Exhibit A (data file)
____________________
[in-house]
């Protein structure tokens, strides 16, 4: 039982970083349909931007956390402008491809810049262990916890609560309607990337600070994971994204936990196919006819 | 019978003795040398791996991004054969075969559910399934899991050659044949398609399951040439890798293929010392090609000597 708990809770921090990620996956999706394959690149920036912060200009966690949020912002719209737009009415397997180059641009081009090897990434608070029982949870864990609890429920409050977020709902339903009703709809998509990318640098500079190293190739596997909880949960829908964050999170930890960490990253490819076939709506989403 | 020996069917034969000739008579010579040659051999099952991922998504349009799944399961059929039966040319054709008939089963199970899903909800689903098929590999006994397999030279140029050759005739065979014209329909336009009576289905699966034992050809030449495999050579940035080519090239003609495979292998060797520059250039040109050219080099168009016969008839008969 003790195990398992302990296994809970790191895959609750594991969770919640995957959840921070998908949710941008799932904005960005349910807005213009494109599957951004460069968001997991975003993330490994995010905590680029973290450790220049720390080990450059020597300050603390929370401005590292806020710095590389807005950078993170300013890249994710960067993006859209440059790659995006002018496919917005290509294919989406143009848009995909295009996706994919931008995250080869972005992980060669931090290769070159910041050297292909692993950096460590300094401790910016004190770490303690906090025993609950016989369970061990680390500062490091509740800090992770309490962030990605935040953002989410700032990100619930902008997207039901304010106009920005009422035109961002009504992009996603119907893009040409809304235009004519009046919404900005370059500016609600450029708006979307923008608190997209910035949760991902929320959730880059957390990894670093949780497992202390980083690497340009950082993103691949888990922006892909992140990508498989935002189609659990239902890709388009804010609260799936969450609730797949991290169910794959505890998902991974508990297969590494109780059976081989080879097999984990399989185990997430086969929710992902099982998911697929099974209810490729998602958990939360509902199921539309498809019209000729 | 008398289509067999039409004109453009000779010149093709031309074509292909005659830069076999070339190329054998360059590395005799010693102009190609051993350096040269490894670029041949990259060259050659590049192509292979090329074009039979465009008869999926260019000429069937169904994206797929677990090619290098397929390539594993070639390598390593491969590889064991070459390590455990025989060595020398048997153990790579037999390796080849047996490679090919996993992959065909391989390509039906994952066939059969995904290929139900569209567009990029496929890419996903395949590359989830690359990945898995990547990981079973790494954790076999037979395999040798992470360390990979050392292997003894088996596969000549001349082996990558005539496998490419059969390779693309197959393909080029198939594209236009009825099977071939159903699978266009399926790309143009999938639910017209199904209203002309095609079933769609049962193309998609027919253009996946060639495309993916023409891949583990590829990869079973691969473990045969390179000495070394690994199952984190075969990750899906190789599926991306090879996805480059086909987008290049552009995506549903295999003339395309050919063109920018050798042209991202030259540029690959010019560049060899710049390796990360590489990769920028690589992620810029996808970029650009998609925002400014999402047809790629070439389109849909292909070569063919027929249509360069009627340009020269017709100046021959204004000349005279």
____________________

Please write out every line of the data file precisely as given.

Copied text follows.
[in-house]
């Protein structure tokens, strides 16, 4: 039982970083349909931007956390402008491809810049262990916890609560309607990337600070994971994204936990196919006819 | 019978003795040398791996991004054969075969559910399934899991050659044949398609399951040439890798293929010392090609000597 708990809770921090990620996956999706394959690149920036912060200009966690949020912002719209737009009415397997180059641009081009090897990434608070029982949870864990609890429920409050977020709902339903009703709809998509990318640098500079190293190739596997909880949960829908964050999170930890960490990253490819076939709506989403 | 020996069917034969000739008579010579040659051999099952991922998504349009799944399961059929039966040319054709008939089963199970899903909800689903098929590999006994397999030279140029050759005739065979014209329909336009009576289905699966034992050809030449495999050579940035080519090239003609495979292998060797520059250039040109050219080099168009016969008839008969 003790195990398992302990296994809970790191895959609750594991969770919640995957959840921070998908949710941008799932904005960005349910807005213009494109599957951004460069968001997991975003993330490994995010905590680029973290450790220049720390080990450059020597300050603390929370401005590292806020710095590389807005950078993170300013890249994710960067993006859209440059790659995006002018496919917005290509294919989406143009848009995909295009996706994919931008995250080869972005992980060669931090290769070159910041050297292909692993950096460590300094401790910016004190770490303690906090025993609950016989369970061990680390500062490091509740800090992770309490962030990605935040953002989410700032990100619930902008997207039901304010106009920005009422035109961002009504992009996603119907893009040409809304235009004519009046919404900005370059500016609600450029708006979307923008608190997209910035949760991902929320959730880059957390990894670093949780497992202390980083690497340009950082993103691949888990922006892909992140990508498989935002189609659990239902890709388009804010609260799936969450609730797949991290169910794959505890998902991974508990297969590494109780059976081989080879097999984990399989185990997430086969929710992902099982998911697929099974209810490729998602958990939360509902199921539309498809019209000729 | 008398289509067999039409004109453009000779010149093709031309074509292909005659830069076999070339190329054998360059590395005799010693102009190609051993350096040269490894670029041949990259060259050659590049192509292979090329074009039979465009008869999926260019000429069937169904994206797929677990090619290098397929390539594993070639390598390593491969590889064991070459390590455990025989060595020398048997153990790579037999390796080849047996490679090919996993992959065909391989390509039906994952066939059969995904290929139900569209567009990029496929890419996903395949590359989830690359990945898995990547990981079973790494954790076999037979395999040798992470360390990979050392292997003894088996596969000549001349082996990558005539496998490419059969390779693309197959393909080029198939594209236009009825099977071939159903699978266009399926790309143009999938639910017209199904209203002309095609079933769609049962193309998609027919253009996946060639495309993916023409891949583990590829990869079973691969473990045969390179000495070394690994199952984190075969990750899906190789599926991306090879996805480059086909987008290049552009995506549903295999003339395309050919063109920018050798042209991202030259540029690959010019560049060899710049390796990360590489990769920028690589992620810029996808970029650009998609925002400014999402047809790629070439389109849909292909070569063919027929249509360069009627340009020269017709100046021959204004000349005279």